I totally agree, the 245/40/18's makes a HUGE difference(for the better) in overall handeling of my redline....and if having a "slightly smaller" tire is the price I have to pay, it's worth it.....and with all the "rubbing issues" folks are having with the stock 45's, that's one less thing I have to worry about...
 

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This is all interesting reading folks. However, I have not heard of ANY issues or rubbing problems with either the Sky or the R/L regarding "rubbing" with the OEM tires. Those OEM tires were selected for a reason we will all agree. The only people that have found problems were those that modified their cars, IE; different shocks/springs, and or lowering their cars, or have done other modifications to the body or other wheel well area changes.

I was also under the impression that a smaller tire makes for a "harder" ride because of using a lower profile tires gives less of cushion between the road and the rim. I would think that if you buy the same exact tire as the ones we are taking about here, at the correct size, the ride would be "just as good" as far as handling. I would have to see proof to convince me otherwise. Now I am not a racer mind ya, I love and want performance, but I also want a somewhat comfy ride, and not get hammered when hitting a little bump.. Also throwing off the speedo, and all the dics mileage calculations bothers me also, since it'll throw everything off IMO. Also, donno if changing the size of the tire will effect warranty, with lets say shocks or brakes should something fail and they can point to the smaller tires..

I will agree with snaponbob and will replace the OEM tire with one of the same size, but with a better quality one for the way we drive down here & for the weather we have. Lotta rain, hot sunny days, no snow ice or sleet, but I don't want F1's either. Haven't decide yet on a brand, but I have partial to Michelons all my life, but I have purchased other brands when I thought it was a better tire and a better price. We'll see what is out when the time comes, tire manufacturers are always coming out with new "improved" rubbers..

BTW, nothing wrong with what ya'll have done, it again just come down to personal preferences, which is what makes us all so unique and special as individuals..:thumbs:

Finally, my RSA's have done pretty well. I rotated them every time I went in for oil change (about every ~6k miles) they have over 25,052 as of 1/7/09, and can still go another 5-10,000 miles looks like. So they are not bad for what they are as far as wear. Now also keep in mind, we drive normal with the Sky, no racing, no peeling out, no tire squealing and no donut driving..:D Other than that, not a bad tire at all really... :thumbs:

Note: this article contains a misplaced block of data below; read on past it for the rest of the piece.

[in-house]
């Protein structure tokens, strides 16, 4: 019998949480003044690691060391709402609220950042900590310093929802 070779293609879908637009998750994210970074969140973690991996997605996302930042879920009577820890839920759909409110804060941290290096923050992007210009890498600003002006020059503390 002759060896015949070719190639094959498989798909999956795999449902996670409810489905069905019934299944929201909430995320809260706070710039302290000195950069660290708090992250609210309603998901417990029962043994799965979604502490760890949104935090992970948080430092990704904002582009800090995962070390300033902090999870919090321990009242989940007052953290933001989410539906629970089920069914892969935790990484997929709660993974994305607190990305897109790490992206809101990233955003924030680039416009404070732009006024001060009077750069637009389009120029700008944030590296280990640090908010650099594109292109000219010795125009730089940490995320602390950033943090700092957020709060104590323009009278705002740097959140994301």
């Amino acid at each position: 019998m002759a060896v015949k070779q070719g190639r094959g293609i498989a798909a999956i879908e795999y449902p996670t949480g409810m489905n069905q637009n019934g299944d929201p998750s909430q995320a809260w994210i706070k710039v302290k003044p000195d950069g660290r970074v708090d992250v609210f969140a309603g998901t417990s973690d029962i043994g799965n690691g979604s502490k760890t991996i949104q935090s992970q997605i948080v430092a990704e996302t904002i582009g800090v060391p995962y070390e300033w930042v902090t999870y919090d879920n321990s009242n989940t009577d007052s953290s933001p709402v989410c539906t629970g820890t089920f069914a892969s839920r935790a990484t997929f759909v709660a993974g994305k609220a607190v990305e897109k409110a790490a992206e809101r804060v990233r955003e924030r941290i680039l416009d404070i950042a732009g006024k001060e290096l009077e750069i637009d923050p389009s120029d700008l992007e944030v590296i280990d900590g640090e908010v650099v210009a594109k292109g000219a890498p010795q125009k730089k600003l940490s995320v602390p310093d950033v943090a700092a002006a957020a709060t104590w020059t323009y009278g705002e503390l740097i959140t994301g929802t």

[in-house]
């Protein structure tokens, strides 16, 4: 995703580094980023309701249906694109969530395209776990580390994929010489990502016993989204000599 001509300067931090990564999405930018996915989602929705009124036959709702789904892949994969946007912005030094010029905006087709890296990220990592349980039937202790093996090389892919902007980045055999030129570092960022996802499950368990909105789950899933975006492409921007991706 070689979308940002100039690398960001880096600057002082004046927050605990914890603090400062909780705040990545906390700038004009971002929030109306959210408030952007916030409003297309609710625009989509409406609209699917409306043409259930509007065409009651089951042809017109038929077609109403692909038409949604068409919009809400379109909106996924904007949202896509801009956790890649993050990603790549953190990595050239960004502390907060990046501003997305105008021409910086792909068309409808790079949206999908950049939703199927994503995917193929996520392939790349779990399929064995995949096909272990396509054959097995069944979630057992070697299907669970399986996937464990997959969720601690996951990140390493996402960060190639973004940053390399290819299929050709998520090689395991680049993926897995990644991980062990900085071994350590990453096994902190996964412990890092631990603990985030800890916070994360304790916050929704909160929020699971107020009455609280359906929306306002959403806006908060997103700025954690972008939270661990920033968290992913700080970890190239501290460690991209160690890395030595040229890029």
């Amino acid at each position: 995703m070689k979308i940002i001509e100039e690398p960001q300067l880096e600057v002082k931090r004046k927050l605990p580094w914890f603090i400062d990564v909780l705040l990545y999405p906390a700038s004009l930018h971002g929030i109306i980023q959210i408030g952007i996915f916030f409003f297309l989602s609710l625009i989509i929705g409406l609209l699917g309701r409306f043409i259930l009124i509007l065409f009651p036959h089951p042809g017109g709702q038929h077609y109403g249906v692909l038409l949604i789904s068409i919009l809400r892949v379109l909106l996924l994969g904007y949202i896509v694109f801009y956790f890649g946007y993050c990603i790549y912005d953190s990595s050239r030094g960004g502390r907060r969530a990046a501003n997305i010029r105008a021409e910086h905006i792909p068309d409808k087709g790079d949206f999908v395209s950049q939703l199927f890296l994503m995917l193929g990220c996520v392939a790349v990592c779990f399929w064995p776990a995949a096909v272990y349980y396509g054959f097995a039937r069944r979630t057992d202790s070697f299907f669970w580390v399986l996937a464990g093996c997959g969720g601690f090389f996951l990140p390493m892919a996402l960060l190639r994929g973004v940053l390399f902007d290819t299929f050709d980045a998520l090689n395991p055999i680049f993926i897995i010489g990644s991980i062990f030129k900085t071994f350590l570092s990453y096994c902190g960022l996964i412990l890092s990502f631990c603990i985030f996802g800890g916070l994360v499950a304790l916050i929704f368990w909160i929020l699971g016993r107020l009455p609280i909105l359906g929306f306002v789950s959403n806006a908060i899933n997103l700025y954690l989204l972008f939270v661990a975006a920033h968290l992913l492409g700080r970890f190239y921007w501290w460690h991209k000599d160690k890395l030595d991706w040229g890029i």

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My car's suspension is stock, with the exception of the Kappasphere reBar on the back. When it comes time to replace the tires, I'm going to go the other way, and replace the stock 245/45's with 225/50s. The overall diameter will increase slightly, from 26.68 to 26.85, so I'll have a little more sidewall to absorb the bumps and potholes. No way I'm going to a lower profile tire, the car rides hard enough as it is, and I don't want to increase the wheel well gap.
 

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I too would not stray from a stock overall diameter tire. If you really want to go to a lower profile, I would say go get larger rims........put some 19's on that bad boy and you will keep your speedo and get the harder ride/tighter handling! And it will look way more bada$$

Just :jm2c:
 

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This is all interesting reading folks. However, I have not heard of ANY issues or rubbing problems with either the Sky or the R/L regarding "rubbing" with the OEM tires.
Agree. If anyone is having a rub issue on stock, the suspension is out of spec, not the tires. In fact, changing tires to "fix" the rub might be bad. Cures that hide the disease are often worse than no cure at all because they give a false sense of cure while the disease continues to thrive.
 

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Agree. If anyone is having a rub issue on stock, the suspension is out of spec, not the tires. In fact, changing tires to "fix" the rub might be bad. Cures that hide the disease are often worse than no cure at all because they give a false sense of cure while the disease continues to thrive.
Homer installed Kappasphere Lowering springs AND had a Major accident with his SKY , the rubbing is probably due to one of those issues. Just a guess. :dunno:

http://www.skyroadster.com/forums/f2/installed-kappashere-springs-8596/

http://www.skyroadster.com/forums/f2/wrecked-my-sky-18338/